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Australia shares close at 6-week low as banks drag; NZ rises
[BENGALURU] Australian shares slipped below the 6,000 level for the first time this year on Monday, with banking stocks accounting for most of the losses.
Shares on the local benchmark took cues from US stock index futures, which dipped slightly on the second day of a US government shutdown.
The S&P/ASX 200 index fell for a fifth straight session, settling at 5,991.9, its weakest close since Dec 7. The benchmark shed 0.2 per cent on Friday.
Financial stocks weighed the most on the index, with the"Big Four" banks losing in a range of 0.6 per cent to 1.2 per cent. The financial index saw its worst finish since October 2017.
National Australia Bank Ltd lost 0.6 per cent and closed at its lowest since December 2016, while Commonwealth Bank of Australia slipped 1.2 per cent to a near seven-week low.
Miner South32 Ltd and steel manufacturer BlueScope Steel Ltd pulled the material sector into the red, falling 2.6 per cent and 3.4 per cent, respectively.
The metals and mining index, which saw a positive start to the session, slid 0.2 per cent to a near three-week trough. The index has finished lower for five consecutive sessions.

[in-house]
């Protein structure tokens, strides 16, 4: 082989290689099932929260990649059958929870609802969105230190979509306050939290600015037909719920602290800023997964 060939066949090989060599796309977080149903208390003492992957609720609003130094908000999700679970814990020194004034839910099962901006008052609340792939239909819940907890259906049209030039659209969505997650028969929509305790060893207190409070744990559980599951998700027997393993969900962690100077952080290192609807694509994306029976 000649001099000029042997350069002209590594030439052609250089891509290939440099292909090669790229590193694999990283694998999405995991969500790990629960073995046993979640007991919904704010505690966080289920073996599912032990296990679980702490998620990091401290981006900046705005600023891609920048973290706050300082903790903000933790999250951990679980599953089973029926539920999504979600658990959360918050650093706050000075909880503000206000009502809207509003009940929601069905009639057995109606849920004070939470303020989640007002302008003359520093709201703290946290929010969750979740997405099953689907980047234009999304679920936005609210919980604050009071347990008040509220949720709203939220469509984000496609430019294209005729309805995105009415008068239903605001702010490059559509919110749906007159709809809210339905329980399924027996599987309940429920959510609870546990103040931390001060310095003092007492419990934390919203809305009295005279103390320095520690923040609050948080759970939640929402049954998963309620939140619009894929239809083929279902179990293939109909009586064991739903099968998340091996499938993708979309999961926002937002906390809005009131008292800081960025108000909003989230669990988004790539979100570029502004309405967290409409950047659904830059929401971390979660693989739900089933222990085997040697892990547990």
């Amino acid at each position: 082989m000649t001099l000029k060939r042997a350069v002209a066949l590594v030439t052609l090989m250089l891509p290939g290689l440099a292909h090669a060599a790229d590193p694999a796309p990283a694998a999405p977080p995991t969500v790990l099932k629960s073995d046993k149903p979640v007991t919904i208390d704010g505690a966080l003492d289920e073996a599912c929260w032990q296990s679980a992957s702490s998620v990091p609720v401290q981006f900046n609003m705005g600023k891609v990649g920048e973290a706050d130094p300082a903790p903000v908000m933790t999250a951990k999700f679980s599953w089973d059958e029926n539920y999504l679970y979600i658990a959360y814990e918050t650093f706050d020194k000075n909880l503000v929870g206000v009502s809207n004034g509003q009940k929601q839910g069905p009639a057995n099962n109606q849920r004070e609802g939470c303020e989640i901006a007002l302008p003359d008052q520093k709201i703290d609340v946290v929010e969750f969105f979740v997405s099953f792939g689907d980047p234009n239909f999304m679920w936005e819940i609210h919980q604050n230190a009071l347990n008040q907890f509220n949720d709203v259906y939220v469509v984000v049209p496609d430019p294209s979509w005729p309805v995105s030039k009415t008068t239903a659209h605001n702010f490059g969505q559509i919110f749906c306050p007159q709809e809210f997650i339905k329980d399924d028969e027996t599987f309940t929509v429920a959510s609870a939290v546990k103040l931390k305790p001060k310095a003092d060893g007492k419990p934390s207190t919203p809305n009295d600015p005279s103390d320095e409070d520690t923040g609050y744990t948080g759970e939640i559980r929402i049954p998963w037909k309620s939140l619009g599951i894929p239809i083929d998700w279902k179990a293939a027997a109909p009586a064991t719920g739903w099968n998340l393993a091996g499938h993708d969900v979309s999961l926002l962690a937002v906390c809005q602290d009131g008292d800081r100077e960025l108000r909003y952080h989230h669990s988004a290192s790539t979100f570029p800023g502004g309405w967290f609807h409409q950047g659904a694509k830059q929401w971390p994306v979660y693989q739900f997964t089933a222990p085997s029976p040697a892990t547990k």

Property website Domain Holdings Australia Ltd posted the sharpest per centage drop on the index, plunging 17.2 per cent to a record low after its chief executive quit two months after the Fairfax Media spinoff listed on the Australian exchange.
Meanwhile, retail giant Woolworths Ltd and winery Treasury Wine Estates logged gains of 1.1 per cent and 2.7 per cent, respectively.
CSL Ltd also contributed to the gains on the index, rising 1 per cent to its best level since December 1.
New Zealand's benchmark S&P/NZX 50 index rose 0.5 per cent or 45.4 points to 8,335.36, its best close in nearly two weeks.
Dairy firm a2 Milk Company Ltd was the top boost to the index, climbing 3.5 per cent to a record close in its sixth straight session in the black.
Ryman Healthcare Ltd gained 3.9 per cent, marking its sharpest intraday percentage gain in eight weeks.